Small bathroom? Check out these real projects for some inspiration

Let’s be real: the average British bathroom is one of the smallest spaces in the house. But does that mean you can’t have the washspace of your dreams? Absolutely not. When I moved into my home, the WC couldn’t have been much smaller. It was in a teeny-tiny cupboard-like space all by itself. The basin, shower and bath were then in a separate room, which was also fairly cramped.

However, after stealing some space from the hallway, DIY and a whole-load of dust, we transformed the two rooms into one (still fairly averagely-sized) space. But enough about me! Are you thinking about trying to turn your small bathroom into something a little more spacious and luxurious? If so, there’s a few things to think about first. Look at your space, can you borrow some floor area from an adjoining room, hallway or cupboard?

Write down your wishlist and must-haves in order of priority and keep referring back to this when making decisions along the line.

It’s also important to think about that scary word – budget. A wetroom, for example, can help make the space feel bigger – as there is no need for a separate shower enclosure – but tanking, which means fully waterproofing, a room, can be costly. Similarly, moving any plumbing is an expensive task, so weigh up whether it’s necessary to shuffle things around.

It’s also worth noting, while most refits do not generally require building regulations approval, you may need consent if drainage or electrical works are being carried out – so always check before starting your renovation. Also, if you’re tearing down walls, consult a structural engineer to make sure you’re not knocking down one that’s load-bearing.

P.s you can check out our podcast (below) all about transforming small bathrooms for some extra info!

Once you’ve done all that, it’s time to look at some inspiration. Here, KBB writer Yvette Filer has compiled some real projects to show you just what’s possible. Happy reading!


Designed by Louise Ashdown, head of design, West One Bathrooms

So Louise, how did you make the most of this small bathroom?
“It measures just 180 x 170cm, and features a wall-hung WC, which gives the illusion of more space alongside the large-format hexagonal tiles on the wetroom floor. The wall was built out ever so slightly to house the slim-style frame and cistern, which meant I could create a clever niche above the WC and basin for extra storage, as well as accommodate a large recessed mirror cabinet above.”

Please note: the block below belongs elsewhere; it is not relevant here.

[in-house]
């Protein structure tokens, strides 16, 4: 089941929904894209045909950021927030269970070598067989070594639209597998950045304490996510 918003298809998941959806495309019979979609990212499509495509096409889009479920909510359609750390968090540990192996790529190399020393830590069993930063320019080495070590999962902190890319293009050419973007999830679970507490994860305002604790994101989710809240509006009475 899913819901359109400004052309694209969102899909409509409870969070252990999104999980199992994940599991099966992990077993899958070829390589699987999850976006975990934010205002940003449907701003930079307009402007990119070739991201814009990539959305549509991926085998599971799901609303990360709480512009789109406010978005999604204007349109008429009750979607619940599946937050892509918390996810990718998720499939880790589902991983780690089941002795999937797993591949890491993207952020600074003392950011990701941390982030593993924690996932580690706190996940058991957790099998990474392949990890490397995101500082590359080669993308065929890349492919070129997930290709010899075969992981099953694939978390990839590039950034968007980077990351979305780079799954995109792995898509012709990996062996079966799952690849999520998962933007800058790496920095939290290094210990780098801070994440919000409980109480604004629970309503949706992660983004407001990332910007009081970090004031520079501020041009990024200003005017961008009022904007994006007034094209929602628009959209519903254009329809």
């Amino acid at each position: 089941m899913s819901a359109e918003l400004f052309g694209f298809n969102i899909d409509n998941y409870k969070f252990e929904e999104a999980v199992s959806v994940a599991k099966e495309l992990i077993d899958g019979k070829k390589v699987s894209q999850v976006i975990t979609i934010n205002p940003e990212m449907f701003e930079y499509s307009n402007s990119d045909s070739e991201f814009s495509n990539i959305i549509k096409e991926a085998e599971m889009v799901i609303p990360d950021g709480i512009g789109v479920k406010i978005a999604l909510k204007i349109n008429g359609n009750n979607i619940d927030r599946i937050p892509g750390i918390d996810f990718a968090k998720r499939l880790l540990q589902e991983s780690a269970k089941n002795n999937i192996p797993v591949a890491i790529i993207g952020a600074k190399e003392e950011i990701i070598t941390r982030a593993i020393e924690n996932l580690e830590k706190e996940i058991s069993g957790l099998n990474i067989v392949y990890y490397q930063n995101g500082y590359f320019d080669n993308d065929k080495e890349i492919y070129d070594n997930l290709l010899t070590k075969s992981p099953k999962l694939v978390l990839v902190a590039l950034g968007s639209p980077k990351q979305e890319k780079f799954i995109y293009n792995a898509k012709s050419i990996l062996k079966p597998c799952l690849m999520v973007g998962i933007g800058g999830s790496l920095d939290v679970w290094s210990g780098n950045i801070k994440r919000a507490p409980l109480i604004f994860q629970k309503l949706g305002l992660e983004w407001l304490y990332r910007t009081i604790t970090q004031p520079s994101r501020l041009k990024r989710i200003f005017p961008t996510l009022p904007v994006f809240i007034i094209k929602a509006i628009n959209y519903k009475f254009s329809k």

Were there any compromises?
“The room previously had a bath in it, but that was removed in favour of a wetroom design. Fortunately this was possible, otherwise the layout would have needed to change.” 

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What clever tricks did you use?
“For practicality purposes, the shower was kept in the same position as the bath had been. However, doing this meant there was a large window adjacent to the showerhead. To overcome this, a bespoke frosted-glass panel on hinges was installed, providing privacy while also allowing the window to be opened and accessed for cleaning.”

Why do you think the design work so well?
“It’s a compact space but flows beautifully and has so much storage. This was a key requirement – so I incorporated a compact floorstanding vanity unit with plenty of drawers and a wall-mounted mirror cabinet with a handy shelf above the basin built in. For the shower, a deep niche was included for shampoos and shower gels.”


Designed by Stephan Pöppelmann, Interior designer

Hi Stephan, how did you make the most of this bathroom?
“This was part of an overall restoration of a ruined monastery in Naples, Italy. In keeping with the property’s past life, I didn’t remove corners and niches in existing walls, for example, but used them as spaces to integrate shelves or seating.” 

Were there any compromises?